Video recorded by a se­cu­rity cam­era at the Green Mill Liquor store showed what hap­pened after the SUV struck the pedes­tri­ans. The short clip showed the front of the SUV — with its emer­gency lights on — hit­ting a trash can. A per­son rolled into the frame on the side­walk.

Seven-year-old Jose Luis Her­nan­dez was pro­nounced dead at the scene. His older brother, 9-year-old Mar­cos An­to­nio Her­nan­dez, was de­clared dead at L.A. Coun­tyUSC Med­i­cal Center, Ro­driguez said.

The mother and rel­a­tives of the two boys could not be reached for com­ment for

this ar­ti­cle.

Ed Obayashi, a vet­eran pro­fes­sional stan­dards ex­pert and Inyo County deputy, said that when it comes to new pa­trol deputies, their train­ing su­per­vi­sor is re­spon­si­ble for guid­ing them.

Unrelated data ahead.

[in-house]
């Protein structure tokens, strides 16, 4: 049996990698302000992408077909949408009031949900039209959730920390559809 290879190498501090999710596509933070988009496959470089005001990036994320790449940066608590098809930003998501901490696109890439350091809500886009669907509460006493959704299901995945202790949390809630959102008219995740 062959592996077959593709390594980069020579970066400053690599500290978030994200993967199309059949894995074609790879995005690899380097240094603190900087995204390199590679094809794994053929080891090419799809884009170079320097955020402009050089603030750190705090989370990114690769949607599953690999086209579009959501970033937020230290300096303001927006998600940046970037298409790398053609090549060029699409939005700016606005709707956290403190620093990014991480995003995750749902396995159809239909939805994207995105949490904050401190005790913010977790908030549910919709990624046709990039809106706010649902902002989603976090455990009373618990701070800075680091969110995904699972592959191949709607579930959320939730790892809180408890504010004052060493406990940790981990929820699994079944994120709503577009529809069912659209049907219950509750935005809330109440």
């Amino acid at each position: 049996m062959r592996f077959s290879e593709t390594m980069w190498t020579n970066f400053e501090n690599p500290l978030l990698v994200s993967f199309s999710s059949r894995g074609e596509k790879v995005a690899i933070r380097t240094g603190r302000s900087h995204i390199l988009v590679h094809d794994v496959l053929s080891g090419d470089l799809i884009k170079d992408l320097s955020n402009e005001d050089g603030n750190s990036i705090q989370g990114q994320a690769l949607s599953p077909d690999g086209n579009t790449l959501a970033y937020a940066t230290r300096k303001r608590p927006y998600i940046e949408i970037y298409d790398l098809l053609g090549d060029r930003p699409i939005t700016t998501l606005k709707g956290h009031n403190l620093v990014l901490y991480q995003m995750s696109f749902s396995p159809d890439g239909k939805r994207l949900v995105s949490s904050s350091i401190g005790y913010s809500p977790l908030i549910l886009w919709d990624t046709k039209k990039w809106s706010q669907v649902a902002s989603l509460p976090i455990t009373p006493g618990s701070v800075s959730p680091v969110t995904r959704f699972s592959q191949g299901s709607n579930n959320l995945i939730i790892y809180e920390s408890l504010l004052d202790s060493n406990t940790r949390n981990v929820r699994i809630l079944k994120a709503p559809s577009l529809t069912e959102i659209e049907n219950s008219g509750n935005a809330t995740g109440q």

“The ques­tion here is, what kind of di­rec­tion did the su­per­vi­sor give to trainees about the lights and siren?” Obayashi said.

Crashes in­volv­ing po­lice ve­hi­cles hap­pen all the time, but rarely do they re­sult in such se­ri­ous and fa­tal in­juries, he said.

Cal­i­for­nia laws give of­fi­cers con­sid­er­able im­mu­nity when it comes to re­spond­ing to se­ri­ous crime re­sponses. But in civil law­suits, depart­ments com­monly pay con­sid­er­able sums to those in­jured dur­ing a re­sponse or pur­suit, he added.

In a state­ment on the fam­ily’s page on the Go­FundMe website, Jessa Ramos said her broth­ers were ea­ger learn­ers. They loved read­ing and draw­ing.

“They were both great stu­dents and used to fight for who was get­ting dropped off first at school,” she wrote.

She said the ac­ci­dent had left her mother in crit­i­cal con­di­tion with a head in­jury and hip, neck, leg and nose frac­tures.

In all, 17 peo­ple were in­volved in the three-ve­hi­cle ac­ci­dent.